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Preventing Chronic Disease: Public Health Research, Practice and Policy

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Emerging Infectious Diseases Journal
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Volume 2: No. 2, April 2005

SPECIAL TOPICS
ORIGINAL RESEARCH: FEATURED ABSTRACT FROM THE 19TH NATIONAL CONFERENCE ON CHRONIC DISEASE PREVENTION AND CONTROL
Developing a Rural Health Promotion Specialist Program to Provide Preventive Health Care to the Medically Indigent


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Joy N. Maltese, Cary Brewton

Suggested citation for this article: Maltese JN, Brewton C. Developing a rural health promotion specialist program to provide preventive health care to the medically indigent [abstract]. Prev Chronic Dis [serial online] 2005 Apr [date cited]. Available from: URL: http://www.cdc.gov/pcd/issues/2005/
apr/04_0142k.htm
.

PEER REVIEWED

Track: Partnerships

The objective of this program was to recruit and train individuals to help promote preventive health care in underserved rural areas. The program took place in Troup County and Heard County communities in rural west Georgia.

The District Four Public Health Chronic Disease Prevention Initiative made minor modifications to the Racial and Ethnic Approaches to Community Health (REACH) 2010 program (designed for urban areas) and implemented it in our rural communities. To recruit lay volunteers, we primarily focused on the faith community but also included private businesses such as laundromats and community centers. Volunteers were trained in blood pressure screenings, body mass index (BMI) measuring, diet counseling, exercise, and resources to support individuals screened. A resource library was established with supporting information that included pamphlets and flip charts to help facilitate volunteers’ interaction with individuals at risk. Health promotion specialists collected and submitted contact data for aggregate review to the District Health Services Chronic Disease Prevention staff.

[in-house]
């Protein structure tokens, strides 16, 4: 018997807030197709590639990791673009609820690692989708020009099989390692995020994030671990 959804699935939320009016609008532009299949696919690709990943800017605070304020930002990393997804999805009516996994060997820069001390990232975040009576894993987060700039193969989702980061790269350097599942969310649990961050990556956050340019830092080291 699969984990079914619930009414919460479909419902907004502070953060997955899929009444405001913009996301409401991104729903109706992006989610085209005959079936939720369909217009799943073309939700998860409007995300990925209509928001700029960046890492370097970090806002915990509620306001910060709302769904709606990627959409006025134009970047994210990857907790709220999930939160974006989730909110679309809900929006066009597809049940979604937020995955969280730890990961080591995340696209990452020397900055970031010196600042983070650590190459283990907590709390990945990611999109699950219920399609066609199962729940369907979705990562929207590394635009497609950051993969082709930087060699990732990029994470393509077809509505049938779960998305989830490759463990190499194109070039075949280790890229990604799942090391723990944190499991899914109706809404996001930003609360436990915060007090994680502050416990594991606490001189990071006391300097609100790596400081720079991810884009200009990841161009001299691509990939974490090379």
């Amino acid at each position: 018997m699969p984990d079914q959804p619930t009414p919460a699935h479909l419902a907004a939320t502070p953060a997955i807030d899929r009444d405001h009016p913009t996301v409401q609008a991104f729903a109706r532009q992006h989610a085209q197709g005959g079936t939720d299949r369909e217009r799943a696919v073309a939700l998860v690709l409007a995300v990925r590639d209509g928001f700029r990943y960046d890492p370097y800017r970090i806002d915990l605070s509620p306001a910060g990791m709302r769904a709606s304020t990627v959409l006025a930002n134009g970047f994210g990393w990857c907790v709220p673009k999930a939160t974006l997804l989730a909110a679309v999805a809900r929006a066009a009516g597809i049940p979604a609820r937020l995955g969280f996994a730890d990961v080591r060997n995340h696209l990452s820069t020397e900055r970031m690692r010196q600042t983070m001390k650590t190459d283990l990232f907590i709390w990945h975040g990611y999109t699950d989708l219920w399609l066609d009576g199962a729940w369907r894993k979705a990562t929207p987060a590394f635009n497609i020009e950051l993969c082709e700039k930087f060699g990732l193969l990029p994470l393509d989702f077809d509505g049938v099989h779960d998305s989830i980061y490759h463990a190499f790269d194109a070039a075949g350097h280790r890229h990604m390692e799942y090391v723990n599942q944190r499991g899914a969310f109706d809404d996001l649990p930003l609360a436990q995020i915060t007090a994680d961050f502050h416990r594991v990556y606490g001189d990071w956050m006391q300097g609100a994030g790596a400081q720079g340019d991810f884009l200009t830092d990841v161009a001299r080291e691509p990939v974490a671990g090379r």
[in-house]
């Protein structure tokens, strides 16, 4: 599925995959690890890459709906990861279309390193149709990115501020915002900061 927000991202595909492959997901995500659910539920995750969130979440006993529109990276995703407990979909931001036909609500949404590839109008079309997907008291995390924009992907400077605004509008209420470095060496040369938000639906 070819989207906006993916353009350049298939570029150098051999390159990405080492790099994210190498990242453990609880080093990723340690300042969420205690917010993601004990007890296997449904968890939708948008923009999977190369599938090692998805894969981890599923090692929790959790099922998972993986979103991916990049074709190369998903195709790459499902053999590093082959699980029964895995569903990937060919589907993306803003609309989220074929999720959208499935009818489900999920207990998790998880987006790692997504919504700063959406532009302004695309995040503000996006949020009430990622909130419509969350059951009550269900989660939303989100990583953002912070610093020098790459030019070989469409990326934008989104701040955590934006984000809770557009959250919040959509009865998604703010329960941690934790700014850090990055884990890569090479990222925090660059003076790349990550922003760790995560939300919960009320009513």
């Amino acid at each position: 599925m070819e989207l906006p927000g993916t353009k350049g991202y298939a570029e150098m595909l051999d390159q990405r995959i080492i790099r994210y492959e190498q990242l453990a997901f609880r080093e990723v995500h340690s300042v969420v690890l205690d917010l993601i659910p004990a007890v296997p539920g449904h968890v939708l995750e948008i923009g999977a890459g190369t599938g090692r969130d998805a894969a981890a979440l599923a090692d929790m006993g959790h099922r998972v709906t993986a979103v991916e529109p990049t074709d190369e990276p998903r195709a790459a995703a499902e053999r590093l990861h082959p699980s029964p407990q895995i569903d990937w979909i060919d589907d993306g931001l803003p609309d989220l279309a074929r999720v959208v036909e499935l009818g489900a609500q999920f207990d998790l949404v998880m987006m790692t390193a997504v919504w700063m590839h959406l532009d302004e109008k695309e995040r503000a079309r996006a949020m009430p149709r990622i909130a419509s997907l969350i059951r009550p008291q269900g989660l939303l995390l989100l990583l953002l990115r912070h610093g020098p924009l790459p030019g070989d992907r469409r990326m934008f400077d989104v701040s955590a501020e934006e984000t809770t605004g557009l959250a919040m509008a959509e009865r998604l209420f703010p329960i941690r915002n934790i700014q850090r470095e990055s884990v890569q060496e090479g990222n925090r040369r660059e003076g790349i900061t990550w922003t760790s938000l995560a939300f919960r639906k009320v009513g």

After one-day training was provided to 15 health promotion specialists on February 7, 2004, 134 people were screened over a three-month period between February and June 2004. Of the individuals screened, 98% were African American, lived in rural areas of west Georgia, and were medically indigent or had limited access to health care. The data showed that 39% of the individuals screened were prehypertensive and 37% were either in stage 1 or stage 2 hypertension for their systolic measurement. The BMI measurements showed that 34% were overweight and 40% were considered obese. Overall, 76% of those screened showed hypertensive risks that correlated to 74% that were overweight or obese.

Futhermore, eight individuals who had stage 2 hypertension reported not taking medications as directed by their doctor. The health promotion specialist was able to encourage these people to resume their medications and recorded a return to normal blood pressures usually after two to four weeks of taking medications on a regular basis.

Having lay volunteers trained as health promotion specialists in rural areas is critical in preventing stroke and heart attack and reducing unnecessary emergency department visits in the absence of a health care provider. Individuals screened and counseled responded well to the advice given by people they know and trust in their churches, community centers, and local businesses. We currently have a waiting list for people to be trained and hope to expand this initiative to every community in our health district and, eventually, throughout Georgia.

Corresponding Author: Joy N. Maltese, RN, Chronic Disease Prevention Initiatives Coordinator and Stroke and Heart Attack Prevention Coordinator, Georgia Department of Human Resources, Division of Public Health, District 4 Health Services, 122A Gordon Commercial Dr, LaGrange, GA 30240. Telephone: 706-845-4035. E-mail: jnmaltese@gdph.state.ga.us.

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